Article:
By Arwyn Rice
Peninsula Daily News
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On Wednesday, a group of about 60 people gathered at the Port Angeles Library and wrote a stack of letters that fills a 2-foot cubic storage bin, said Kristin Halberg, 46, one of three Port Angeles life coaches who is spearheading an effort to spread positive feelings through the community.
They are anonymous, positive messages — all handwritten, some decorated.
They will be left later this month for strangers to find on store shelves, in bus shelters, mailboxes or even handed personally to an unsuspecting pedestrian.
Halberg, with fellow life coaches Mindy Aisling and Marie McCartney, are spearheading the project, based on the “We Need More Love Letters” program founded in New York City by a woman suffering from depression.
Hannah Brencher sought to lift her spirits by writing love letters to the community, then leaving them in public places for strangers to find.
The community love letters have become a nationwide effort, including a website, www.MoreLoveLetters.com, that invites others to join in.
In Port Angeles, a wide variety of people showed up to write letters, ranging from toddlers to the elderly, Halberg said.
They were mostly women, but a few men were there to do their part, she said.
Feb. 23 distribution
The Port Angeles letters will be distributed beginning 3 p.m. Feb. 23, with participants meeting at the Red Lion Hotel, 221 N. Lincoln St., before spreading out to the surrounding area.
Anyone who wants to help spread the love — handing some letters directly to people and hiding others in places where they might be found by residents or visitors — is welcome to join the fun, Halberg said.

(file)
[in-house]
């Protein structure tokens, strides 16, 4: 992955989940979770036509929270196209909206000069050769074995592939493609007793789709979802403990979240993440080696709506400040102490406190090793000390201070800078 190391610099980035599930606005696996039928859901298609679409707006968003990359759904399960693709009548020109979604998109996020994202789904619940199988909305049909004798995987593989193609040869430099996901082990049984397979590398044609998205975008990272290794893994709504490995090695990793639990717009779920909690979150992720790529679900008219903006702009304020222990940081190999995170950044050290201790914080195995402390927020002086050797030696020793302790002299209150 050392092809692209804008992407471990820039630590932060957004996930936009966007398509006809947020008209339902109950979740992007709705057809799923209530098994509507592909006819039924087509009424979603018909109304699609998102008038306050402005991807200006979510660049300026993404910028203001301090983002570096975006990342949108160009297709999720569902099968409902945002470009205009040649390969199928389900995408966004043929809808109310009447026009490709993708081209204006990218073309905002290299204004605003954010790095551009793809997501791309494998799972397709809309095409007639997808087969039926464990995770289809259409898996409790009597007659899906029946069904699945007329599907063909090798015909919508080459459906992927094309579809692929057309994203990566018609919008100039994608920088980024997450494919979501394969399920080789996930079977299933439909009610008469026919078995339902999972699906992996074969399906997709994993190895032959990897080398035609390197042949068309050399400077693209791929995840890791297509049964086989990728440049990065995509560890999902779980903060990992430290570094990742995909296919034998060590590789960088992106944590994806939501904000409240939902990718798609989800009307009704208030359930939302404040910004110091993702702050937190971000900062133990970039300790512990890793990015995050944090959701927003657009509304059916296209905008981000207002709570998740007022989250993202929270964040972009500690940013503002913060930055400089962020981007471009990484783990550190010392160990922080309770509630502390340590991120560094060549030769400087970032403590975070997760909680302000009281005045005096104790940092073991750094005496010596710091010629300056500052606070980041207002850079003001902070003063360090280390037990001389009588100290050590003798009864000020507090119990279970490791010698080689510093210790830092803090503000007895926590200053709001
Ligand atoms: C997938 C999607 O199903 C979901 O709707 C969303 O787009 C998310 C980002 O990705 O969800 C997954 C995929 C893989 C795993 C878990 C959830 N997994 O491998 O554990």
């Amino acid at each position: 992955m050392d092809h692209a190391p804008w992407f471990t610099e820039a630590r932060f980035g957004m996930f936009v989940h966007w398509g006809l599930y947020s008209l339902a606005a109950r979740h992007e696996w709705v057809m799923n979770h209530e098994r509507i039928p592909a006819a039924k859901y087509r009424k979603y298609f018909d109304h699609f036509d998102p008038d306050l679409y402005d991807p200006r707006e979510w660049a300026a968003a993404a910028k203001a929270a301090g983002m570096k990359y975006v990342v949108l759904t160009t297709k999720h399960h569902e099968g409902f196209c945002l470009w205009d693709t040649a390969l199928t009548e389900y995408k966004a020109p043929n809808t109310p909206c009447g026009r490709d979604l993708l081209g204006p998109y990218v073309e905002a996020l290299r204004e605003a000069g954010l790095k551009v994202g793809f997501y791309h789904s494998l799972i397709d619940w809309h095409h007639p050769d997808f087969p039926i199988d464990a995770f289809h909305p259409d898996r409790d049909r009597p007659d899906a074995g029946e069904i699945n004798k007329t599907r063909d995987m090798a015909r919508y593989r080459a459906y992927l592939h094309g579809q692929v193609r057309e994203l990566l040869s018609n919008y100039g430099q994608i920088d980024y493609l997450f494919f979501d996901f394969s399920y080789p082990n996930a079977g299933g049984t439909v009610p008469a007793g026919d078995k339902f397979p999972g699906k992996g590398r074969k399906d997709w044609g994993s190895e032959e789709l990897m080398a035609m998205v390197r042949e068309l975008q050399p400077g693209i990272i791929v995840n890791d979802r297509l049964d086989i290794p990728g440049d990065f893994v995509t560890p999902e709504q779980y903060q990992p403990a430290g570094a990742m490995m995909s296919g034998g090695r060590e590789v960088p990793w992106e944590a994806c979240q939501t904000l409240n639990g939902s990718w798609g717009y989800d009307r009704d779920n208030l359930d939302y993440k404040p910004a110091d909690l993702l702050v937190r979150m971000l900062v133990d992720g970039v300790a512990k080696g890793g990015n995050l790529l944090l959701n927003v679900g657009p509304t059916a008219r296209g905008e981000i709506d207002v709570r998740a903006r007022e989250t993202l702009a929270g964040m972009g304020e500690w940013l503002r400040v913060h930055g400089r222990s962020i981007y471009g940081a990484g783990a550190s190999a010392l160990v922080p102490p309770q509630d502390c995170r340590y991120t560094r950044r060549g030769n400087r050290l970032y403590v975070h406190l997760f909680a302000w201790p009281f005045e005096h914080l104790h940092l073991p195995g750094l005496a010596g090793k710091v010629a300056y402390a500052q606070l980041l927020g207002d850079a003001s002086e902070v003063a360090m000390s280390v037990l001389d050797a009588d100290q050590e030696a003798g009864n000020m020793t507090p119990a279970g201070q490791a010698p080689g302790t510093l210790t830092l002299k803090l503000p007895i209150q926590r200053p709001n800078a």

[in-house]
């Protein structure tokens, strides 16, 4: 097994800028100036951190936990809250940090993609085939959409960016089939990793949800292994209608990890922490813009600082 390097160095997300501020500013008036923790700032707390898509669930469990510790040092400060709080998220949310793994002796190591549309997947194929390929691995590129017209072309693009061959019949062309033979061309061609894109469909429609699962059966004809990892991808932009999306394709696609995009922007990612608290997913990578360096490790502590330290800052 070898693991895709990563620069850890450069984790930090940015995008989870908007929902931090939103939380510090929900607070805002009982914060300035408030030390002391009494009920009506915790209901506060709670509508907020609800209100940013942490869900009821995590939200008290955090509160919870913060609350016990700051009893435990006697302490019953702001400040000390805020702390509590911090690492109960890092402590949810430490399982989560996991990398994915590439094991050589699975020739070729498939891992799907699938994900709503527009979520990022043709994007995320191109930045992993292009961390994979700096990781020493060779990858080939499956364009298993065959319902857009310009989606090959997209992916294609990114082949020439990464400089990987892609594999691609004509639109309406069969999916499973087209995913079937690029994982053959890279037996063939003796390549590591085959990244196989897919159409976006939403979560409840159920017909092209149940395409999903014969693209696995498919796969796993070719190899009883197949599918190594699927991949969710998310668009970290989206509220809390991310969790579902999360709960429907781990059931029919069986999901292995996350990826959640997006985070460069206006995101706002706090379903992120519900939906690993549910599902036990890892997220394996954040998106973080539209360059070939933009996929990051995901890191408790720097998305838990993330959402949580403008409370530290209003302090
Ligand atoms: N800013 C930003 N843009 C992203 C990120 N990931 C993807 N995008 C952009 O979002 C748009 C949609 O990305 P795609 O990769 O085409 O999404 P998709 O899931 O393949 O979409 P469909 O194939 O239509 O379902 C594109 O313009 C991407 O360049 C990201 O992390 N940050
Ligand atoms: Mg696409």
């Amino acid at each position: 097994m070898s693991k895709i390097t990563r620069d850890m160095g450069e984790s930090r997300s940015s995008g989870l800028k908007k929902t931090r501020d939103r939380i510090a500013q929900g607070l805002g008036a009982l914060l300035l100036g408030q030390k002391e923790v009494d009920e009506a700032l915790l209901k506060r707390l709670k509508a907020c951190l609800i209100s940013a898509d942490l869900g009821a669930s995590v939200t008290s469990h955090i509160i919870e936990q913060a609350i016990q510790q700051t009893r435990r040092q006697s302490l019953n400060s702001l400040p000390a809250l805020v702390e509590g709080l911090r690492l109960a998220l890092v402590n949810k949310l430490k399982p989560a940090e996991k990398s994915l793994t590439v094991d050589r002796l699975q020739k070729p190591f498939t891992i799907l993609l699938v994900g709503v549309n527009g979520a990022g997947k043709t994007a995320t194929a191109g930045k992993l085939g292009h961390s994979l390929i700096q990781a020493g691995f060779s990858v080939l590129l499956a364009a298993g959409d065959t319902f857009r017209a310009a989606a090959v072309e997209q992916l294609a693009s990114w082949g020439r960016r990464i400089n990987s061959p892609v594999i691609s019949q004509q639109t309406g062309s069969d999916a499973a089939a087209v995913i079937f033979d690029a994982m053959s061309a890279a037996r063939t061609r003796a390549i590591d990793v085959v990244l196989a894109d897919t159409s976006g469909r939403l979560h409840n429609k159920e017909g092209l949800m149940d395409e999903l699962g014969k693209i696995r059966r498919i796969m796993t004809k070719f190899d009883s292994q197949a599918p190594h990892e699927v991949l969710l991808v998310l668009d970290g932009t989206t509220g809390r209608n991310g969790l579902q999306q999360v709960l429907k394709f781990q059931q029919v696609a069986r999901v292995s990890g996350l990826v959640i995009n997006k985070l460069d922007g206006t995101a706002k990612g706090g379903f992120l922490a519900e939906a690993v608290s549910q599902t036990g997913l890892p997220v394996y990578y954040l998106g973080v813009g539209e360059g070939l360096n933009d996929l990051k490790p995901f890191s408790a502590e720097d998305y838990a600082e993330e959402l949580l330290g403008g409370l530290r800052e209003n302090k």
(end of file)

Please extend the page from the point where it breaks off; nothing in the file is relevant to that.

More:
Halberg said a few of the letters will be sent to New York to be given to individuals for whom there were specific requests, but most will stay in Port Angeles.
Volunteers also are invited to write additional letters at home and bring them to the distribution event.
Halberg said additional letter-writing dates may be added to dovetail with cruise ship visits to Port Angeles this summer.
She added that with little oversight of the content of the letters themselves, there has been some concern that some people may take advantage of the event to write hurtful or otherwise negative things.
“We just have to believe in the goodness of other people. We hope that people only write positive things and not spoil it for everyone else,” she said.
So far, the response has been overwhelmingly positive, Halberg reported.
In the past week, the three women have been contracted by friends and strangers wanting to bring the letter-writing campaign to their own communities.
Other groups interested in the project have included a church group in northern California and a Los Angeles-area school, she said.
Reporter Arwyn Rice can be reached at 360-452-2345, ext. 5070, or at firstname.lastname@example.org.